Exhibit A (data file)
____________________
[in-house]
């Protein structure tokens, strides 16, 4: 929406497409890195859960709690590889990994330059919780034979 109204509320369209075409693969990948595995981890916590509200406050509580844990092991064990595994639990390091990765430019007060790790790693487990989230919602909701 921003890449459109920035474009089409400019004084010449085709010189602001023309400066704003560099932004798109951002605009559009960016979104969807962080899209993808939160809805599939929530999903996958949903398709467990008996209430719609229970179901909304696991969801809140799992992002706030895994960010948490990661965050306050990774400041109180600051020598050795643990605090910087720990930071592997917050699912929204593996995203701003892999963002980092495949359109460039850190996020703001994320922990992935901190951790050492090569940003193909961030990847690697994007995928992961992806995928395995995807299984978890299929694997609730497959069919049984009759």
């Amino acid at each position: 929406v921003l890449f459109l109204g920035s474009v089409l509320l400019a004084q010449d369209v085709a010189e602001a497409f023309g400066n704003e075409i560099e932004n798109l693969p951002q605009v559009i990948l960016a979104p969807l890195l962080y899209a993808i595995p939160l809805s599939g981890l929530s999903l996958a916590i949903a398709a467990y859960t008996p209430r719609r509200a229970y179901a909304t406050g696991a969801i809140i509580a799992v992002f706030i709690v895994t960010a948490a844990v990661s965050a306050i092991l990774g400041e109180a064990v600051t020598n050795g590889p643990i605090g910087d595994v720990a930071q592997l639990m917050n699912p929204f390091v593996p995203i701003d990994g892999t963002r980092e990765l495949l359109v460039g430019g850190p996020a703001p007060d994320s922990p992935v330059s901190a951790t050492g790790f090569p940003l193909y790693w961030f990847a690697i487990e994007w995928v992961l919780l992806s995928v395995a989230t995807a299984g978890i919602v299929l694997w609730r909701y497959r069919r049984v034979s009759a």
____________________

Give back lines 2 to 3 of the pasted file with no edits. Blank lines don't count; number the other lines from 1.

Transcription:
């Protein structure tokens, strides 16, 4: 929406497409890195859960709690590889990994330059919780034979 109204509320369209075409693969990948595995981890916590509200406050509580844990092991064990595994639990390091990765430019007060790790790693487990989230919602909701 921003890449459109920035474009089409400019004084010449085709010189602001023309400066704003560099932004798109951002605009559009960016979104969807962080899209993808939160809805599939929530999903996958949903398709467990008996209430719609229970179901909304696991969801809140799992992002706030895994960010948490990661965050306050990774400041109180600051020598050795643990605090910087720990930071592997917050699912929204593996995203701003892999963002980092495949359109460039850190996020703001994320922990992935901190951790050492090569940003193909961030990847690697994007995928992961992806995928395995995807299984978890299929694997609730497959069919049984009759």
């Amino acid at each position: 929406v921003l890449f459109l109204g920035s474009v089409l509320l400019a004084q010449d369209v085709a010189e602001a497409f023309g400066n704003e075409i560099e932004n798109l693969p951002q605009v559009i990948l960016a979104p969807l890195l962080y899209a993808i595995p939160l809805s599939g981890l929530s999903l996958a916590i949903a398709a467990y859960t008996p209430r719609r509200a229970y179901a909304t406050g696991a969801i809140i509580a799992v992002f706030i709690v895994t960010a948490a844990v990661s965050a306050i092991l990774g400041e109180a064990v600051t020598n050795g590889p643990i605090g910087d595994v720990a930071q592997l639990m917050n699912p929204f390091v593996p995203i701003d990994g892999t963002r980092e990765l495949l359109v460039g430019g850190p996020a703001p007060d994320s922990p992935v330059s901190a951790t050492g790790f090569p940003l193909y790693w961030f990847a690697i487990e994007w995928v992961l919780l992806s995928v395995a989230t995807a299984g978890i919602v299929l694997w609730r909701y497959r069919r049984v034979s009759a």